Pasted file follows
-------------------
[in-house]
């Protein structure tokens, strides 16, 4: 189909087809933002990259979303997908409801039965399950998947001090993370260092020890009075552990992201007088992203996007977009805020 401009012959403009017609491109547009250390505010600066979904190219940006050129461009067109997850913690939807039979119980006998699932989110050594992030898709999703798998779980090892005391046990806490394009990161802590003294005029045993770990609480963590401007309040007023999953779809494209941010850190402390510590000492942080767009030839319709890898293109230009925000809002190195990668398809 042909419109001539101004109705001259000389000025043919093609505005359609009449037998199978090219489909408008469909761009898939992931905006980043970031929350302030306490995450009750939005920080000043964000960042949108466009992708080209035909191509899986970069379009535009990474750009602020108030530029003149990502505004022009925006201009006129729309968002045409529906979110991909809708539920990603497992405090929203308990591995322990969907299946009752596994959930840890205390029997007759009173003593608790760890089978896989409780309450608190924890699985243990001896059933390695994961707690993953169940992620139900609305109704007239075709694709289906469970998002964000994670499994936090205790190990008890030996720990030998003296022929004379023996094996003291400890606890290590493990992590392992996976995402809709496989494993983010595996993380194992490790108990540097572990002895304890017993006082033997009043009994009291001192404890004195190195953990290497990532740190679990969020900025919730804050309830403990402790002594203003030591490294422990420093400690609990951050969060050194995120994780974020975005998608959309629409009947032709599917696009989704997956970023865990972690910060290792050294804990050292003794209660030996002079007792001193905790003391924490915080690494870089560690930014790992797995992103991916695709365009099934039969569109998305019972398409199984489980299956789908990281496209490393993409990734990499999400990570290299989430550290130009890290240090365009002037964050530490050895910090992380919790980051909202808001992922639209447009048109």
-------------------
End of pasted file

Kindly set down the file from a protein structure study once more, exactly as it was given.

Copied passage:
[in-house]
């Protein structure tokens, strides 16, 4: 189909087809933002990259979303997908409801039965399950998947001090993370260092020890009075552990992201007088992203996007977009805020 401009012959403009017609491109547009250390505010600066979904190219940006050129461009067109997850913690939807039979119980006998699932989110050594992030898709999703798998779980090892005391046990806490394009990161802590003294005029045993770990609480963590401007309040007023999953779809494209941010850190402390510590000492942080767009030839319709890898293109230009925000809002190195990668398809 042909419109001539101004109705001259000389000025043919093609505005359609009449037998199978090219489909408008469909761009898939992931905006980043970031929350302030306490995450009750939005920080000043964000960042949108466009992708080209035909191509899986970069379009535009990474750009602020108030530029003149990502505004022009925006201009006129729309968002045409529906979110991909809708539920990603497992405090929203308990591995322990969907299946009752596994959930840890205390029997007759009173003593608790760890089978896989409780309450608190924890699985243990001896059933390695994961707690993953169940992620139900609305109704007239075709694709289906469970998002964000994670499994936090205790190990008890030996720990030998003296022929004379023996094996003291400890606890290590493990992590392992996976995402809709496989494993983010595996993380194992490790108990540097572990002895304890017993006082033997009043009994009291001192404890004195190195953990290497990532740190679990969020900025919730804050309830403990402790002594203003030591490294422990420093400690609990951050969060050194995120994780974020975005998608959309629409009947032709599917696009989704997956970023865990972690910060290792050294804990050292003794209660030996002079007792001193905790003391924490915080690494870089560690930014790992797995992103991916695709365009099934039969569109998305019972398409199984489980299956789908990281496209490393993409990734990499999400990570290299989430550290130009890290240090365009002037964050530490050895910090992380919790980051909202808001992922639209447009048109």